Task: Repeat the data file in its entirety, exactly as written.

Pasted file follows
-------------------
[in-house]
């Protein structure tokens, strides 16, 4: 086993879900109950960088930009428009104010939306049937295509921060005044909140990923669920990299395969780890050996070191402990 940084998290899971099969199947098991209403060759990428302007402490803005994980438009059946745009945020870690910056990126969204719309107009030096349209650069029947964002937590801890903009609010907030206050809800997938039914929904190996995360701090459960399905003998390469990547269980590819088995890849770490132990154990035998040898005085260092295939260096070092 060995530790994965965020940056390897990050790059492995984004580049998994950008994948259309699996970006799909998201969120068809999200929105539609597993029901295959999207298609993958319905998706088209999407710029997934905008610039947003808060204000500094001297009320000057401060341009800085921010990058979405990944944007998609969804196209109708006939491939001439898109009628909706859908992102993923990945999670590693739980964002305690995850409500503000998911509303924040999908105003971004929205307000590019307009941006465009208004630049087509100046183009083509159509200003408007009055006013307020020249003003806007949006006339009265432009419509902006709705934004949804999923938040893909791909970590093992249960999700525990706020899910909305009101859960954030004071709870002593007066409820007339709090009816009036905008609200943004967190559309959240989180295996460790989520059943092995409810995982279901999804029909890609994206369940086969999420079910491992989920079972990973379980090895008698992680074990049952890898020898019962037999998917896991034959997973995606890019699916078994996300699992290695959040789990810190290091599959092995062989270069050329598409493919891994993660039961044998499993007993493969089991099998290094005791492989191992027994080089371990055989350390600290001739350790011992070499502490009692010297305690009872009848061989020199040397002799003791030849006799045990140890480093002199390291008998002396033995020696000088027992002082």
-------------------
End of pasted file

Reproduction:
[in-house]
């Protein structure tokens, strides 16, 4: 086993879900109950960088930009428009104010939306049937295509921060005044909140990923669920990299395969780890050996070191402990 940084998290899971099969199947098991209403060759990428302007402490803005994980438009059946745009945020870690910056990126969204719309107009030096349209650069029947964002937590801890903009609010907030206050809800997938039914929904190996995360701090459960399905003998390469990547269980590819088995890849770490132990154990035998040898005085260092295939260096070092 060995530790994965965020940056390897990050790059492995984004580049998994950008994948259309699996970006799909998201969120068809999200929105539609597993029901295959999207298609993958319905998706088209999407710029997934905008610039947003808060204000500094001297009320000057401060341009800085921010990058979405990944944007998609969804196209109708006939491939001439898109009628909706859908992102993923990945999670590693739980964002305690995850409500503000998911509303924040999908105003971004929205307000590019307009941006465009208004630049087509100046183009083509159509200003408007009055006013307020020249003003806007949006006339009265432009419509902006709705934004949804999923938040893909791909970590093992249960999700525990706020899910909305009101859960954030004071709870002593007066409820007339709090009816009036905008609200943004967190559309959240989180295996460790989520059943092995409810995982279901999804029909890609994206369940086969999420079910491992989920079972990973379980090895008698992680074990049952890898020898019962037999998917896991034959997973995606890019699916078994996300699992290695959040789990810190290091599959092995062989270069050329598409493919891994993660039961044998499993007993493969089991099998290094005791492989191992027994080089371990055989350390600290001739350790011992070499502490009692010297305690009872009848061989020199040397002799003791030849006799045990140890480093002199390291008998002396033995020696000088027992002082």